In the recent days, especially post Covid-19 waves, there were an increased risk of cardiovascular complications, including myocardial infarction (heart attack), in some individuals after recovering from COVID-19. Several factors may contribute to an increased risk of heart attacks in individuals post-COVID-19 although the research is prevailing towards this sudden spike in the condition.:
Inflammation: COVID-19 can lead to a systemic inflammatory response, and inflammation is a known risk factor for cardiovascular events. Inflammation may contribute to the formation of plaques in the arteries.
Endothelial Dysfunction: The virus can affect the endothelial cells lining blood vessels, leading to endothelial dysfunction. This dysfunction may contribute to the development of atherosclerosis (hardening and narrowing of the arteries) and increase the risk of heart attacks.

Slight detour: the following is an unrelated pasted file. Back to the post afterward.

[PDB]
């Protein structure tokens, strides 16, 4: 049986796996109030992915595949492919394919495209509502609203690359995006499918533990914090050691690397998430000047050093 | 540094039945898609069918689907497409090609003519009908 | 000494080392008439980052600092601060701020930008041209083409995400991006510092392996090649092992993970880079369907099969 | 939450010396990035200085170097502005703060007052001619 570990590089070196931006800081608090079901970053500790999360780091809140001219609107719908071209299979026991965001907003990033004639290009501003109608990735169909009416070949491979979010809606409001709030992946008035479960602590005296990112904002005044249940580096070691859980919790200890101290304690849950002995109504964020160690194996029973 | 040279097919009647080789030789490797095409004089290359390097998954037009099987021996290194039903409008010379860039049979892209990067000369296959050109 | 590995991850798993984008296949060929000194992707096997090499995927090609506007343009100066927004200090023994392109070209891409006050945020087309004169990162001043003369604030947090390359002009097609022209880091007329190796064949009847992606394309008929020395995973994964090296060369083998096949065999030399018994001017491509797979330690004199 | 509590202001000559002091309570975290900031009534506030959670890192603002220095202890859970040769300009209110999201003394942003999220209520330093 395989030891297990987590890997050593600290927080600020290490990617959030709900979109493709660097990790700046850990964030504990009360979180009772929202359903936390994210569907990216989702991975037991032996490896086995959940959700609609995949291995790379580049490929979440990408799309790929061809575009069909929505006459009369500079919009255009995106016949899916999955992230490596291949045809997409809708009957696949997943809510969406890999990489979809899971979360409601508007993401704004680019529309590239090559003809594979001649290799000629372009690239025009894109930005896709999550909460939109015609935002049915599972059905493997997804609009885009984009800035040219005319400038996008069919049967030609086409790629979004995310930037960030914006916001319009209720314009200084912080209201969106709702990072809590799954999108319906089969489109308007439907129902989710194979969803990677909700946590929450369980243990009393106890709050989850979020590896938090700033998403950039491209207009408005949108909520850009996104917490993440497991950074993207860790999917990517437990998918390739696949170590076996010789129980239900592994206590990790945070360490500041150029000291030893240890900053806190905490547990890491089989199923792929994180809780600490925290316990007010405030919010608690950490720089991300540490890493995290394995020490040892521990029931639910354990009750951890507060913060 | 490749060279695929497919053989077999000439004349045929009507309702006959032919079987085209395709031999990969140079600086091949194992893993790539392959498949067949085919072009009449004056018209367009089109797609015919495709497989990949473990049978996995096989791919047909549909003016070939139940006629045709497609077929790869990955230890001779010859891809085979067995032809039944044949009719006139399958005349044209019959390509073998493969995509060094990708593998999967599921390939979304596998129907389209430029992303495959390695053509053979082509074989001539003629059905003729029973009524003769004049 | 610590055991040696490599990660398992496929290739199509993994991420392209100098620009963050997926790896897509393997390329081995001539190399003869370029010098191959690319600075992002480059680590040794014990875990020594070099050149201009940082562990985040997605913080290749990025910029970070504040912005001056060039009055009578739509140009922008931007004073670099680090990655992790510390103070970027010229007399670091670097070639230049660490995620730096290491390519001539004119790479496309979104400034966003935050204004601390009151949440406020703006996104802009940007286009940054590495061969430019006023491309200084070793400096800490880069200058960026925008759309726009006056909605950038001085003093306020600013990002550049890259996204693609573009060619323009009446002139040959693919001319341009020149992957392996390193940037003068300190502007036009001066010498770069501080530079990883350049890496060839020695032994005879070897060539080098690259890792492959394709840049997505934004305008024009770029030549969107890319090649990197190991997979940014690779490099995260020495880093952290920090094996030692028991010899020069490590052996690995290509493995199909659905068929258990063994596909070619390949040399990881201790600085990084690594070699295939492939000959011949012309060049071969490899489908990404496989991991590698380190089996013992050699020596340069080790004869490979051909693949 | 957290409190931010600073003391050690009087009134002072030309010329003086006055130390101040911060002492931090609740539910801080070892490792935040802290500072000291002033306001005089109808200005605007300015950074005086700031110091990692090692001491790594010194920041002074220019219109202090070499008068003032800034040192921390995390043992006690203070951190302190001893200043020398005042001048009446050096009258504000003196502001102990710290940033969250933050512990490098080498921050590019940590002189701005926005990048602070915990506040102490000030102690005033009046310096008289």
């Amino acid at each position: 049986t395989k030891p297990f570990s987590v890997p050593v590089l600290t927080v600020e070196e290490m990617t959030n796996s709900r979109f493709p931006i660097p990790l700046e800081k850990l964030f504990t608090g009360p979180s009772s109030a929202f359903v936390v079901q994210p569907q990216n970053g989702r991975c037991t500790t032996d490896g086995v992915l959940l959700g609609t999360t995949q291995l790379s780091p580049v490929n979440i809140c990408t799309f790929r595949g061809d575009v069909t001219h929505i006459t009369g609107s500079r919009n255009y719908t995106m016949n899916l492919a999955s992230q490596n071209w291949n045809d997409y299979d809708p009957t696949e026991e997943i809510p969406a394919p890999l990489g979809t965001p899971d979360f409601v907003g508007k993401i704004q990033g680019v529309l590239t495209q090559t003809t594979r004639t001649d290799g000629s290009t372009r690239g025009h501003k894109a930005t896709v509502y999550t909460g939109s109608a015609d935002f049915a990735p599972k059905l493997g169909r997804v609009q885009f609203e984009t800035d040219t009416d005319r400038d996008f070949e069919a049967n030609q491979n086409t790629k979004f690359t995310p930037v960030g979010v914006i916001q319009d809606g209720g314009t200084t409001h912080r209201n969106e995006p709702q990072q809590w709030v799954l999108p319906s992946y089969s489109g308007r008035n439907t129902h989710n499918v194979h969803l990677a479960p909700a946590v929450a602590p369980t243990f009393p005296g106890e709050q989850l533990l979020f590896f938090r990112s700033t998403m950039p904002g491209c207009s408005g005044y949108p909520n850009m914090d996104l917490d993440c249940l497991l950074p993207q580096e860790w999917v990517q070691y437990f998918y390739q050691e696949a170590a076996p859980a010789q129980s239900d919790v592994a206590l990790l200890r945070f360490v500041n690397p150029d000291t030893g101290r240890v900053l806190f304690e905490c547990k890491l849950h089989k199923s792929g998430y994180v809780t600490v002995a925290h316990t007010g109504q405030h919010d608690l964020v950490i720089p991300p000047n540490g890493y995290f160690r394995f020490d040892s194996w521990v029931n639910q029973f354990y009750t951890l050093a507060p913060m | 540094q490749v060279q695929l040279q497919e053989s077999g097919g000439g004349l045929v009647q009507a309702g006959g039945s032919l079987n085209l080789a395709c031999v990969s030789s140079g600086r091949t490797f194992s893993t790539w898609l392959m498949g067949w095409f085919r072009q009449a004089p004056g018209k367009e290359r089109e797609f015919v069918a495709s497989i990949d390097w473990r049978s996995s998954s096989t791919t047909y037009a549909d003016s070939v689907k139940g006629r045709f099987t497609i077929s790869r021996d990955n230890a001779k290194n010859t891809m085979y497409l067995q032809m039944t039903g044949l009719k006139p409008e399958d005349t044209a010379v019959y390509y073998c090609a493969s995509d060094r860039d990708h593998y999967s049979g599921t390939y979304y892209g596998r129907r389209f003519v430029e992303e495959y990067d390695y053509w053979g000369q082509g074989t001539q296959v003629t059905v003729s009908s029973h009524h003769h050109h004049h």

Hypercoagulability: COVID-19 has been associated with an increased risk of blood clot formation. This hypercoagulable state can lead to the formation of clots in the coronary arteries, resulting in a heart attack.
Direct Cardiac involvement: Some individuals with COVID-19 may experience direct damage to the heart muscle, known as myocarditis. This damage can weaken the heart and increase the risk of cardiovascular events.
Pre-existing Cardiovascular Conditions: Individuals with pre-existing cardiovascular conditions may be more susceptible to severe COVID-19, and the virus could exacerbate underlying cardiovascular issues, increasing the risk of heart attacks.